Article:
The Rambam (Hilkhot Mila 2, par. 4,6), by contrast, applies this halakha not only to Shabbat, but generally, as well. He maintains that even during the week one does not go back to complete the circumcision after he has stopped.

 

The Beit Ha-Levi claims that this debate hinges on the aforementioned question concerning 'hiddur mitzva.'  According to the Rambam, the principle of 'hiddur mitzva' applies only at the time of the actual performance of the mitzva; once the action is completed, the concept of 'hiddur' will no longer apply.  Therefore, even on a weekday there is no significance to the act the second time. But the Tur argues that even after the completion of the mitzva it is possible to beautify it further, so long as the time frame for the mitzva has not passed.  In the case of circumcision, the mitzva is fulfilled for the entire duration of the person's life.  Therefore, to this view, on a weekday the mohel must afterwards cut away even those shreds that do not invalidate the circumcision. 

 

If so, then the Rivash's question against the Ra'avad - that "mitzva bo yoter mi-beshlucho" applies only le-khatechila but not after the fact - would hinge on this debate among the Rishonim.  We contend that the Ra'avad follows the line of the Tur, maintaining that 'hiddur mitzva' applies even after the act of performing the mitzva is completed.

 

            However, even the Tur says this only concerning circumcision, a mitzva which - as noted - is fulfilled continuously throughout one's life, and is not a one-time mitzva.  It thus does not resemble kiddushin, a mitzva that is fulfilled through a one-time act of betrothal.  But this relates to the Rivash's second question on the Ra'avad - the significance of the act of giving once the woman is already betrothed.

 

In response to this question it would appear that in the opinion of the Ra'avad, the act of kiddushin is actually not a one-time act, but rather represents the relationship of dependence that lasts from the act of betrothal until the marriage (clearly, even according to the Ra'avad, after the woman is fully married there is no significance to the performance of kiddushin), similarly to circumcision, in the opinion of the Tur. Proof for this argument is to be found in the words of the Meiri on our sugyah, quoting in the name of "some of the Geonim" an opinion that the agent does not recite a blessing over the kiddushin: "Even though an agent for the purposes of the mitzva of 'teruma' recites the blessing, for the mitzva has been completed by him, in the case of kiddushin the mitzva is not complete until they enter under the chupa, and only at that time should he (the groom) recite the blessing, for the kiddushin as well, since the chupa is a remnant of the mitzva."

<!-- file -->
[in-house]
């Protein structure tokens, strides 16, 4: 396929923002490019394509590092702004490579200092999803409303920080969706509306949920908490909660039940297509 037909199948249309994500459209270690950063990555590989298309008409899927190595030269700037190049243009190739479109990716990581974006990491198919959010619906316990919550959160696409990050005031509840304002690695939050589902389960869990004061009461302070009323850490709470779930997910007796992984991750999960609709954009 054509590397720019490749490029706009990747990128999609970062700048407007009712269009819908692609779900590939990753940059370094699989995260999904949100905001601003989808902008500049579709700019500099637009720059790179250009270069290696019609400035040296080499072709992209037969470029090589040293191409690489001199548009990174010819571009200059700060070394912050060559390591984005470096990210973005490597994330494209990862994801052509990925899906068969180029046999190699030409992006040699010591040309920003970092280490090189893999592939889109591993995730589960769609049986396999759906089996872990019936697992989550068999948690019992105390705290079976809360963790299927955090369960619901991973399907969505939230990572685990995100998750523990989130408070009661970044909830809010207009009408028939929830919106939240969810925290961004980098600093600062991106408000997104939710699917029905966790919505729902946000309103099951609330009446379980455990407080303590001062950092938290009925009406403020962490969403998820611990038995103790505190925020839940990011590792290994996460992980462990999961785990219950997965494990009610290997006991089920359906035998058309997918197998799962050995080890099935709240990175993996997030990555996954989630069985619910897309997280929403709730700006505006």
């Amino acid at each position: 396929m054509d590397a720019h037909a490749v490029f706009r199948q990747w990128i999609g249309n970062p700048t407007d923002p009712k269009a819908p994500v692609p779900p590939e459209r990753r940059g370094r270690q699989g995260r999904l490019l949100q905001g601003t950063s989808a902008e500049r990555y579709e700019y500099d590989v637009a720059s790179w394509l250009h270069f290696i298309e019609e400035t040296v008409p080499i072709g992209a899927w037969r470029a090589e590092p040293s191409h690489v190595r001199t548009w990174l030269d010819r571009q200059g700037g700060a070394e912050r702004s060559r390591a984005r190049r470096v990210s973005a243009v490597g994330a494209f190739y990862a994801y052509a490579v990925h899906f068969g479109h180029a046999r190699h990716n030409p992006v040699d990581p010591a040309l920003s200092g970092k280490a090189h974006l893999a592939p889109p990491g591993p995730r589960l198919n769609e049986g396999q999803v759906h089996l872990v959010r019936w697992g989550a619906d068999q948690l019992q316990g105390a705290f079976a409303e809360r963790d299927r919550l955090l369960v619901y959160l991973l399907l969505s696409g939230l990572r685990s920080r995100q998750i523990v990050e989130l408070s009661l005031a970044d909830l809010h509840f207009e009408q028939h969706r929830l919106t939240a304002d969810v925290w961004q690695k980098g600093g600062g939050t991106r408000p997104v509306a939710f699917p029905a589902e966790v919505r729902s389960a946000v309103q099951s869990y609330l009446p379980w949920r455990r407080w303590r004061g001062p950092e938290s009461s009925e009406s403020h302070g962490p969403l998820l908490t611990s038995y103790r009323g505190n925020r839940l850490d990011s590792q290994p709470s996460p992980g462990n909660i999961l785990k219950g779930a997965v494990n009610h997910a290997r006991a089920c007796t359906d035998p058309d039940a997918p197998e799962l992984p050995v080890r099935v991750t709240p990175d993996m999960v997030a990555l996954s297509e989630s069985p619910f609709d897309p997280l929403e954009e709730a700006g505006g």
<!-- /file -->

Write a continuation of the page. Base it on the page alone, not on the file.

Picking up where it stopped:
Further support for this approach is to be found in the Hagahot on Sefer HaTashbetz, siman 450 (quoted by the Beit Yosef here in siman 35):

 

"If the original kiddushin was carried out in the absence of a minyan, he may betroth her again at the time of the marriage in order to be able to recite the blessing of the betrothal before a minyan."

 

This halakha, too, can only be understood if we regard the process of betrothal as lasting until the time of the marriage.

 

We may therefore summarize as follows: according to the Ra'avad, the principle that "the mitzva is greater if he performs it himself rather than through an agent": is not only abstract, in the sense that "he receives a greater reward," but rather is included within the scope of the principle of 'hiddur mitzva' - performance of the mitzva in the best possible way. The practical ramification of this is that the groom should betroth the woman himself personally at the time of the marriage, if she was previously betrothed to him through an agent, in accordance with the perception that the act of kiddushin is actually a process that lasts until the chupa.

 

 

Sources for Shiur #2

 

1.  Kiddushin 41a "shlichut minalan ... benei brit"

2.  Ketubot 74a "kol tnai ... lo havei tnai."  Tosafot s.v. tnai till "limirmi bei tna-ah."

3.  Mordechai Kiddushin 505, Ktzot 188:2

4.  Tosafot Gittin 66a s.v. kol, Ramban ibid ha ditnan.